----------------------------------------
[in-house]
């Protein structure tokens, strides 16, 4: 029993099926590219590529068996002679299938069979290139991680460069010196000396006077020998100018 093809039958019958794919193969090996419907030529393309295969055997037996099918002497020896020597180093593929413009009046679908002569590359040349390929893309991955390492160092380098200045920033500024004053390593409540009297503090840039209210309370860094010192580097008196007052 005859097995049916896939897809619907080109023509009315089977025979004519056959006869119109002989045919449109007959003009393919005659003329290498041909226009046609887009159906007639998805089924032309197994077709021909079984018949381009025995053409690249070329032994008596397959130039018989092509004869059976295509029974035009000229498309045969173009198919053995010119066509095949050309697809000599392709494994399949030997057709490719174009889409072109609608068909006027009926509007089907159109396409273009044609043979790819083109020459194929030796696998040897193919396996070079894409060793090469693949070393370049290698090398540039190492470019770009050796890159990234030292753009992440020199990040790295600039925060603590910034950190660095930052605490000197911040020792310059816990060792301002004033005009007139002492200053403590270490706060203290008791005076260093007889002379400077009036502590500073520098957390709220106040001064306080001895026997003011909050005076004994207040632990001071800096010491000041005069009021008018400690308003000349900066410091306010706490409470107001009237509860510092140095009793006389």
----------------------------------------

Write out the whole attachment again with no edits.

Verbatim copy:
[in-house]
């Protein structure tokens, strides 16, 4: 029993099926590219590529068996002679299938069979290139991680460069010196000396006077020998100018 093809039958019958794919193969090996419907030529393309295969055997037996099918002497020896020597180093593929413009009046679908002569590359040349390929893309991955390492160092380098200045920033500024004053390593409540009297503090840039209210309370860094010192580097008196007052 005859097995049916896939897809619907080109023509009315089977025979004519056959006869119109002989045919449109007959003009393919005659003329290498041909226009046609887009159906007639998805089924032309197994077709021909079984018949381009025995053409690249070329032994008596397959130039018989092509004869059976295509029974035009000229498309045969173009198919053995010119066509095949050309697809000599392709494994399949030997057709490719174009889409072109609608068909006027009926509007089907159109396409273009044609043979790819083109020459194929030796696998040897193919396996070079894409060793090469693949070393370049290698090398540039190492470019770009050796890159990234030292753009992440020199990040790295600039925060603590910034950190660095930052605490000197911040020792310059816990060792301002004033005009007139002492200053403590270490706060203290008791005076260093007889002379400077009036502590500073520098957390709220106040001064306080001895026997003011909050005076004994207040632990001071800096010491000041005069009021008018400690308003000349900066410091306010706490409470107001009237509860510092140095009793006389």